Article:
Air Source Heat Pump

Air Source Heat Pumps

Air source heat pumps use similar technology to that employed in domestic refrigerators or freezers. They are electrically powered appliances consisting of a compressor and a carefully matched evaporator coil and heat exchanger designed to provide space heating through water systems (either radiator or underfloor) by extracting heat from the outside air.
Air source heat pumps draw energy in the form of heat from the Heatking 8000 unitatmosphere, either from the outside air or from within the loft space of a building.

The refrigerant, which has a boiling point of about -40°C, evaporates in the evaporator coil and this then extracts heat from the outside air which is blown over the evaporator coil by a fan. As the gas in the evaporator coil is so cold it will absorb heat from the ambient air at temperatures down to -15°C. The refrigerant gas then passes into the compressor which adds more heat energy and raises the temperature to around 75°C. This then passes into the condensing heat exchanger and as the refrigerant cools and condenses it passes heat energy into the water which is used to heat the radiators or underfloor heating pipes in the house.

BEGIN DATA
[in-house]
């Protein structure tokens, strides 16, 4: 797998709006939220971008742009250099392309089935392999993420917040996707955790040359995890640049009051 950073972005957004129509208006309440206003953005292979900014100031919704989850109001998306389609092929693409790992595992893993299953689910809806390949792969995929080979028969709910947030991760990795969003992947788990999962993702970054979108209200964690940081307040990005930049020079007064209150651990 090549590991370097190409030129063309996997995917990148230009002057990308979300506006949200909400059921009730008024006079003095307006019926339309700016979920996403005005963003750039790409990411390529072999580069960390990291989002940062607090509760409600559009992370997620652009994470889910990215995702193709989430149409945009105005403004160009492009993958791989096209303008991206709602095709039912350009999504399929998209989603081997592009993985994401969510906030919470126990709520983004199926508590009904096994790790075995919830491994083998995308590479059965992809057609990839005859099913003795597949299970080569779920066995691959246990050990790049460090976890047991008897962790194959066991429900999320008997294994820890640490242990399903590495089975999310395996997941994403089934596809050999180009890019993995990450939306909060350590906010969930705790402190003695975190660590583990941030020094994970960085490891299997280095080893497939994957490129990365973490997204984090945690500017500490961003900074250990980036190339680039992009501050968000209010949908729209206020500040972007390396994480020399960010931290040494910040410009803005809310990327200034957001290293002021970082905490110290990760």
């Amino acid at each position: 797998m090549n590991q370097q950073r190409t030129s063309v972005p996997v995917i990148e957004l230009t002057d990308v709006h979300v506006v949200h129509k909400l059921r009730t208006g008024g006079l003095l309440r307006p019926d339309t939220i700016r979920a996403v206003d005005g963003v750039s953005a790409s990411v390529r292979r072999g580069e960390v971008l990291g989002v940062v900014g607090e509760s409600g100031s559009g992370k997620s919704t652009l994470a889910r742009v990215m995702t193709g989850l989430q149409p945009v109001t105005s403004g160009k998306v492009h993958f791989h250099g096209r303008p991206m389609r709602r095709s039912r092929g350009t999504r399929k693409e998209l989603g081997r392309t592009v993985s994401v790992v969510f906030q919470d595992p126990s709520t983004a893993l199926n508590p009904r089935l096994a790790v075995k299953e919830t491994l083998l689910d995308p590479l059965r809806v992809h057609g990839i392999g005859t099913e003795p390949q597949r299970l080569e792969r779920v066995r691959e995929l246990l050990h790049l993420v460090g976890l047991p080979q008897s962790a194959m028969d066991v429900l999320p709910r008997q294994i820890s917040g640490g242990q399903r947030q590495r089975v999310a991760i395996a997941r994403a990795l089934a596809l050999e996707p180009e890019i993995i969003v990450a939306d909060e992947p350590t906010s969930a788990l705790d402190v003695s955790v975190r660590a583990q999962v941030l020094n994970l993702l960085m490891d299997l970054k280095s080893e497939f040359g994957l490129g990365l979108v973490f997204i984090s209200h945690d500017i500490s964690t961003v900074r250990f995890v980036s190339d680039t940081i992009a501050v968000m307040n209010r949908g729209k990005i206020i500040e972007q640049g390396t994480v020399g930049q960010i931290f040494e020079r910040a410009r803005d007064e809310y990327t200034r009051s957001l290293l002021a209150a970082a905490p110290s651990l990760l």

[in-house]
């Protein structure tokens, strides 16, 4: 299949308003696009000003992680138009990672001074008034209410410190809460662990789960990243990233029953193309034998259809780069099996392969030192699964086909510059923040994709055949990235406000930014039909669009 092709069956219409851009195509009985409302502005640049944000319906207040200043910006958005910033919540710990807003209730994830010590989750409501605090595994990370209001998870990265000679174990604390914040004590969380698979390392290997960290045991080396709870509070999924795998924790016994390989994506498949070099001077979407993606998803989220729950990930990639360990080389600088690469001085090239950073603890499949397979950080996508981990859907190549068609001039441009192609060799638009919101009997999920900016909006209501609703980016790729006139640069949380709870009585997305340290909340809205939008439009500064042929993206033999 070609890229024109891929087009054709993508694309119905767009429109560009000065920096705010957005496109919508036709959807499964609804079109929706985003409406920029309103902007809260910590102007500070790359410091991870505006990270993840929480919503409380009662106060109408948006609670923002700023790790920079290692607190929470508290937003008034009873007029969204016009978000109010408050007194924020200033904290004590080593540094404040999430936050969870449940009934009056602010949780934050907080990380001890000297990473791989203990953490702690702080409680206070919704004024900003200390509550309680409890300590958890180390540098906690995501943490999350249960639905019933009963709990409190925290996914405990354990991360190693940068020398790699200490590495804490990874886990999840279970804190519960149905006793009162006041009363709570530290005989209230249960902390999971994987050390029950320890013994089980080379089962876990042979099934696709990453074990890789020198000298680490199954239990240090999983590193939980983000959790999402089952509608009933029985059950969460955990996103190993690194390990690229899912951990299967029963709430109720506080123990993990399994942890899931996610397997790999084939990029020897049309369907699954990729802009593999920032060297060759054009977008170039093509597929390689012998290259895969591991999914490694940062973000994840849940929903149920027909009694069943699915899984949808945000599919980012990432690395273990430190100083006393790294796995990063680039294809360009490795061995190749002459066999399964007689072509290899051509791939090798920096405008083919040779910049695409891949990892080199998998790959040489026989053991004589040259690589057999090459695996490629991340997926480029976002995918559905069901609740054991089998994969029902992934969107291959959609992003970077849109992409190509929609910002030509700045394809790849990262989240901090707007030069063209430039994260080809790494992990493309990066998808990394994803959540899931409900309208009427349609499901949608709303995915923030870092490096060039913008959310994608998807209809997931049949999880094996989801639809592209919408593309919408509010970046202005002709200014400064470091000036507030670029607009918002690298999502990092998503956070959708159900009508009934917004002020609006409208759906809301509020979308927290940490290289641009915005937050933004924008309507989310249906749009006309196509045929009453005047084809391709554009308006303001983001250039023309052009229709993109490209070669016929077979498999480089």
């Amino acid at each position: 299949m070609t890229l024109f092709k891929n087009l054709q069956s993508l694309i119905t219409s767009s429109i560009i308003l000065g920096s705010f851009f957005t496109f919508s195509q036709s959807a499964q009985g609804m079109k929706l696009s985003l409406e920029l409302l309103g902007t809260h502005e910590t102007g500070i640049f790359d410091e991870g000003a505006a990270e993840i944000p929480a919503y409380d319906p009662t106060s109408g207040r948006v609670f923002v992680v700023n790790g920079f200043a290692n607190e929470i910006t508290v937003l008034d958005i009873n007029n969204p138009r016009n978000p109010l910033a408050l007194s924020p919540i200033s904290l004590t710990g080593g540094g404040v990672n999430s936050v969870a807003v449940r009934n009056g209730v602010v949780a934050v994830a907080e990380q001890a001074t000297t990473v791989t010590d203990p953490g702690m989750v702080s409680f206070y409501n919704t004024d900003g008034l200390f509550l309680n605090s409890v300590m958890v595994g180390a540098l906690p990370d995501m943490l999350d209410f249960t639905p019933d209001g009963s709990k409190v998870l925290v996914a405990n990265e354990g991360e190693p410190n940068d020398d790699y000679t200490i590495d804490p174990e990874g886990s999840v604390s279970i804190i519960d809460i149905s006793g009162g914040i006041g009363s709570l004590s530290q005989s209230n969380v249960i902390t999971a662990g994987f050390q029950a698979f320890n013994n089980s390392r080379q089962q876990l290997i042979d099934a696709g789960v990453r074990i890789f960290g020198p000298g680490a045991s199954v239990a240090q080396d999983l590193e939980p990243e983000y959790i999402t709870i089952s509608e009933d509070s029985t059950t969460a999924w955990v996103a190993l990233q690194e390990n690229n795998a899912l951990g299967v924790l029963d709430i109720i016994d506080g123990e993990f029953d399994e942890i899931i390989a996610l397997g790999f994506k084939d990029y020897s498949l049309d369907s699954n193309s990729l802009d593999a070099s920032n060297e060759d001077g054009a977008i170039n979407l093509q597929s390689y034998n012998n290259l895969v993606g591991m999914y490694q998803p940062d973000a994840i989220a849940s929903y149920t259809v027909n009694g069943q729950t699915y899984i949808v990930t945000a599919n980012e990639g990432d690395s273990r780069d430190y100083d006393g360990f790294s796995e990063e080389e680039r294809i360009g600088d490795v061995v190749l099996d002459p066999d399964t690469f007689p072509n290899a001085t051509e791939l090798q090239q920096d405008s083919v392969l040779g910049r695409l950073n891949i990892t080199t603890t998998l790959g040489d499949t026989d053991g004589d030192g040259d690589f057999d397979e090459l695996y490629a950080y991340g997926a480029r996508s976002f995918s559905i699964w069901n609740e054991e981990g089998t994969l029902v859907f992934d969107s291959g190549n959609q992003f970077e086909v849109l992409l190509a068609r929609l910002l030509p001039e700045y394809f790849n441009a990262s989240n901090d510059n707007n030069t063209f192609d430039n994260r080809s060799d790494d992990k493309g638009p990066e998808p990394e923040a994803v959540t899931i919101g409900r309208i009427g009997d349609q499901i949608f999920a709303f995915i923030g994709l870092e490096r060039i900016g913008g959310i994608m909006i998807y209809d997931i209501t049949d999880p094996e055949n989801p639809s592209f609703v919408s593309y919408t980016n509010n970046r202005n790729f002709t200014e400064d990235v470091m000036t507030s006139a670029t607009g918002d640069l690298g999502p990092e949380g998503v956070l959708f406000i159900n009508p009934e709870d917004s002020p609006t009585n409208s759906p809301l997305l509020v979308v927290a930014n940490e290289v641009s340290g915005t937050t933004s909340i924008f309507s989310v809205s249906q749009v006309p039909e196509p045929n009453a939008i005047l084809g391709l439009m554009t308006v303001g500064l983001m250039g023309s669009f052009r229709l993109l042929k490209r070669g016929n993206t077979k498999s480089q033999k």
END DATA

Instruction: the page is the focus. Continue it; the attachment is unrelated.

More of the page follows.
Typically the heat passed into the house will be 3 to 4 times the energy used by the compressor and fan, so most of the heat supplied is renewable.

ASHP Schematic

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"We are delighted with the microgeneration heating system Microgeneration. It's quite novel - two solar panels and an air-source heat pump all feeding a thermal store which heats both our water and our radiators."

Anne and Colin B., Surrey